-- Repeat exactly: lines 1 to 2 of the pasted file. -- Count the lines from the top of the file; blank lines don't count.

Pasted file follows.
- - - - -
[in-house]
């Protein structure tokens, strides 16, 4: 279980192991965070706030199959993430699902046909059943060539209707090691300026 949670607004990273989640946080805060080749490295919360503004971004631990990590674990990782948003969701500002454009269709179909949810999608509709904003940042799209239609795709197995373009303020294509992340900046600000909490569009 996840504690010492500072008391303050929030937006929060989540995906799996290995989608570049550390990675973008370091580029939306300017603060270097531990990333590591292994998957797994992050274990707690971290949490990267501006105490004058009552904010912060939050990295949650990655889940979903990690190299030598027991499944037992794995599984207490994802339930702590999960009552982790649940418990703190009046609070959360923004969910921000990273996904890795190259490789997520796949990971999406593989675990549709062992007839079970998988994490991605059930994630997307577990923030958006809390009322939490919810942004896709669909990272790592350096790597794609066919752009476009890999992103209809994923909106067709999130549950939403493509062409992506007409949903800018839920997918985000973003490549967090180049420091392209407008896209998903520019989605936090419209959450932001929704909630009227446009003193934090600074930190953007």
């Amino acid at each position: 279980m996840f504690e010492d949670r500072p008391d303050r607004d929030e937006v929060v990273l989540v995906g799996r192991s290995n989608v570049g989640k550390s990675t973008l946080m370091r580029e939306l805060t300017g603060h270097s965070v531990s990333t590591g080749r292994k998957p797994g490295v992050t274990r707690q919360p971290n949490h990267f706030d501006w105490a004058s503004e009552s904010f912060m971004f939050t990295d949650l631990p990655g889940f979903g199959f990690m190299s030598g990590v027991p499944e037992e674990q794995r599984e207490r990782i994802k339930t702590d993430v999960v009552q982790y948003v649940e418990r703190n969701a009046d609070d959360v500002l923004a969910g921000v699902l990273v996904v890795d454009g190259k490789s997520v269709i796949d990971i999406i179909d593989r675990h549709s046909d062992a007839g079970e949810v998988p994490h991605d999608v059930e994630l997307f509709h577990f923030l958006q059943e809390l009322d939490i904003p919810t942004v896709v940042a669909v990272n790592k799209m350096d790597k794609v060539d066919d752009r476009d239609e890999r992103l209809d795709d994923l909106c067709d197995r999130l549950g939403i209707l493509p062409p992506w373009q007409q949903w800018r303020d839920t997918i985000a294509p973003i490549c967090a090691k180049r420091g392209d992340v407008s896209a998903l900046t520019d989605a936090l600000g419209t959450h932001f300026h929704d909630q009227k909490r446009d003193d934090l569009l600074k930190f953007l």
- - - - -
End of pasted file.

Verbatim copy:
[in-house]
């Protein structure tokens, strides 16, 4: 279980192991965070706030199959993430699902046909059943060539209707090691300026 949670607004990273989640946080805060080749490295919360503004971004631990990590674990990782948003969701500002454009269709179909949810999608509709904003940042799209239609795709197995373009303020294509992340900046600000909490569009 996840504690010492500072008391303050929030937006929060989540995906799996290995989608570049550390990675973008370091580029939306300017603060270097531990990333590591292994998957797994992050274990707690971290949490990267501006105490004058009552904010912060939050990295949650990655889940979903990690190299030598027991499944037992794995599984207490994802339930702590999960009552982790649940418990703190009046609070959360923004969910921000990273996904890795190259490789997520796949990971999406593989675990549709062992007839079970998988994490991605059930994630997307577990923030958006809390009322939490919810942004896709669909990272790592350096790597794609066919752009476009890999992103209809994923909106067709999130549950939403493509062409992506007409949903800018839920997918985000973003490549967090180049420091392209407008896209998903520019989605936090419209959450932001929704909630009227446009003193934090600074930190953007």